Jurassic World spotlights the other side of Oahu

OAHU, Hawaii - Isla Nublar, the dinosaur-teeming land from the Jurassic Park series of films, may only exist on the silver screen, but its exotic charm and wonder are a reality in the Hawaiian Islands

Jurassic World spotlights the other side of Oahu

OAHU, Hawaii – Isla Nublar, the dinosaur-teeming land from the Jurassic Park series of films, may only exist on the silver screen, but its exotic charm and wonder are a reality in the Hawaiian Islands. The islands of Oahu and Kauai have served as the key locations necessary to bring the prehistoric creatures to life since the series’ first movie debuted in 1993, and this summer’s box office record-setting fourth installment, Jurassic World, is no exception.

With two-thirds of the Hawaii location days for the movie spent on Oahu, visitors can now have a true “Jurassic” moment with a selection of experiences that bring the movie to life, and give a taste of Oahu’s Hollywood-heritage.

The visionaries behind blockbuster films have long considered Oahu a cinematic gem, as filmmakers can pan the lens from exotic natural beauty to metropolitan sophistication, all within a fraction of a day’s commute. In addition to the Jurassic Park series, Oahu has served as the location for numerous TV and movie projects including The Hunger Games: Catching Fire, Godzilla, Battleship, Forgetting Sarah Marshall, Soul Surfer, Big Eyes, Hawaii Five-0, LOST, the Oscar-winning film The Descendants and director Cameron Crowe’s newly released Aloha. “The most skilled filmmakers in the business are choosing Oahu as their location, and what a privilege that is,” said Walea Constantinau, film commissioner with the Honolulu Film Office. “These men and women seek out the beautiful and the dramatic, and we feel honored that they would choose the splendid scenery of Oahu for their projects,” she added.

Travelers are fascinated when they can immerse themselves in the location of their favorite films. “With the release of Jurassic World, visitors have the opportunity to connect the wonder of the movie with a real-world experience on Oahu and Kauai,” said Noelani Schilling-Wheeler, senior director of sales & marketing with the Oahu Visitors Bureau. “The variety of these experiences are sure to satisfy any traveler, from the adventurous to the leisurely,” she added.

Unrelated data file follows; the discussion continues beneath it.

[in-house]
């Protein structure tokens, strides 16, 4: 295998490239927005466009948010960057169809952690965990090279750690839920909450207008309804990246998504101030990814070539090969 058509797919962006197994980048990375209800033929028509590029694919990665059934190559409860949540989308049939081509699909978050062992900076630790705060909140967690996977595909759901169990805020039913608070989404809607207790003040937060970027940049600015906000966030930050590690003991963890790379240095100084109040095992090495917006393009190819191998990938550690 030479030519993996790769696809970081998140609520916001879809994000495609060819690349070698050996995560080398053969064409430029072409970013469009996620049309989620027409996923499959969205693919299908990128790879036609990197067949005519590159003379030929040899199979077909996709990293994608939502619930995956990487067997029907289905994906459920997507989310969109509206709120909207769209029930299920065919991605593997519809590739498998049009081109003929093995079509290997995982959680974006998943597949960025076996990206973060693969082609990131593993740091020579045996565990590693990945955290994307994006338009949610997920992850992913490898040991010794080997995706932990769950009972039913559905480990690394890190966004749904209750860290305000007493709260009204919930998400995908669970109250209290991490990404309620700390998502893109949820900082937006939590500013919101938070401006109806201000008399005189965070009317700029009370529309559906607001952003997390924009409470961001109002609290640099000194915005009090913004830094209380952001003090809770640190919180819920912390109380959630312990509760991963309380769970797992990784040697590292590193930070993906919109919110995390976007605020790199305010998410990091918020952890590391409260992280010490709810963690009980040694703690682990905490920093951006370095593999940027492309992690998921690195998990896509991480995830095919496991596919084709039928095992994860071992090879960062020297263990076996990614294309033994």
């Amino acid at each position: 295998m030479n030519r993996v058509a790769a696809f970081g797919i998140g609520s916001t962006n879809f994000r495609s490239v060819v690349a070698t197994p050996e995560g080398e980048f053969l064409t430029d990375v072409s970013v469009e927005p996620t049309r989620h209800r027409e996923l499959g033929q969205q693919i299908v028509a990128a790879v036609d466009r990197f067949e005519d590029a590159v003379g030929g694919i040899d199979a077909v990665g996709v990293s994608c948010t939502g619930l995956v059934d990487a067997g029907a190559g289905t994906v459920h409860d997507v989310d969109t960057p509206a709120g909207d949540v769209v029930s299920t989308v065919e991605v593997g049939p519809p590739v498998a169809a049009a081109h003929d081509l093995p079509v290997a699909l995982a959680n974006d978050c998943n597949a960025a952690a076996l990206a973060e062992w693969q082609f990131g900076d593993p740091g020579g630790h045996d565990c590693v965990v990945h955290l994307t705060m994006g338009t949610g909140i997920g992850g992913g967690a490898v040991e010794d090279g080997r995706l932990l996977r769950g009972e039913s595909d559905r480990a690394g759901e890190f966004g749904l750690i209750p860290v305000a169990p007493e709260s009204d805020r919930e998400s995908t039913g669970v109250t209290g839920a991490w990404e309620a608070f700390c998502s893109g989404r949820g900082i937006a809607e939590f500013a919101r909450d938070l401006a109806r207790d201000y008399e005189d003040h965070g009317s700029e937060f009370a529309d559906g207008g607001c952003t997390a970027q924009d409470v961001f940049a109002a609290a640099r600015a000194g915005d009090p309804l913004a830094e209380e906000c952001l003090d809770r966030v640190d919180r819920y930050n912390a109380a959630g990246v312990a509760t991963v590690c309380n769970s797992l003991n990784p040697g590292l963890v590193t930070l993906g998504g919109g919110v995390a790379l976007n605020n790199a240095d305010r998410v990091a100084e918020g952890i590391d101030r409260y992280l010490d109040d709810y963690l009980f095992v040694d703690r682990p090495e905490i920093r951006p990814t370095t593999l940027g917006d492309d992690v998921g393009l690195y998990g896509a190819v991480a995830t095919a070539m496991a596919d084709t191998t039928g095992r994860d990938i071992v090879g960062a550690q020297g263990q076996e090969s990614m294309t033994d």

Jurassic Experiences on Oahu

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Known as “Hawaii’s Movie Ranch,” the verdant landscape of Kualoa Ranch has long made it a favorite, and the area was featured extensively in Jurassic World. Visitors who really want a sense of being in the land of the Jurassic can tour Kaaawa Valley by ATV, horseback or bus via the Hollywood Movie Sites Tour. Visitors can learn why this locale has attracted generations of filmmakers, and what makes this area significant in Hawaiian culture.

Movie-goers may recall the dinosaur petting zoo in Jurassic World, which was shot at the Honolulu Zoo. Centrally and conveniently located in Waikiki, the Honolulu Zoo is the 42-acre home to 905 different animals from the tropics including komodo dragons, primates, birds, reptiles, amphibians and a variety of African animals.

Some of the main hotel interiors from Jurassic World happens to be the state’s premier meeting venue, the Hawaii Convention Center. Featuring the latest technology combined with an authentic Hawaiian ambience, visitors can check out the various high-caliber festivals and events that occur there, or simply stop by to admire its shimmering glass architecture.

The Makai Research Pier starred as the gateway receiving visitors to the massive park in Jurassic World. In reality, the pier is home to the Hawaii Undersea Research Laboratory, but also serves as a nice stopping point on a scenic drive through the southeast corner of Oahu. While in the area, visitors should be sure to take in the views Makapuu beach and may even wish to explore the Makapuu Lighthouse hike.

Some of Windward Oahu’s jungle-like scenery were immortalized in the movie, and fans can take in a similar landscape at Hoomaluhia Botanical Garden. Rightfully named “a peaceful refuge,” Hoomaluhia is blanketed in exotic flora from the Philippines, Malaysia, Tropical America, Melanesia, Hawaii, Polynesia, Africa, India and Sri Lanka. Spend a day there hiking, try your hand at catch and release fishing in the pond, or apply for a campsite to spend the evening.

Step back in time to a place steeped in 700 years of Native Hawaiian history at Waimea Valley. Visitors can stroll through a world-class botanical garden, tour ancient Hawaiian archaeological sites, participate in cultural activities and stand in awe of the 45-foot Waihi Waterfall.

Slotted between the lush mountain ridges of Manoa Valley stands the 100-foot plus Manoa Falls. Visitors can hike along the well-marked Manoa Falls Trail weaving through a grove of eucalyptus trees, bamboo canopies and a rainforest of native flora, eventually ending at this tranquil waterfall.

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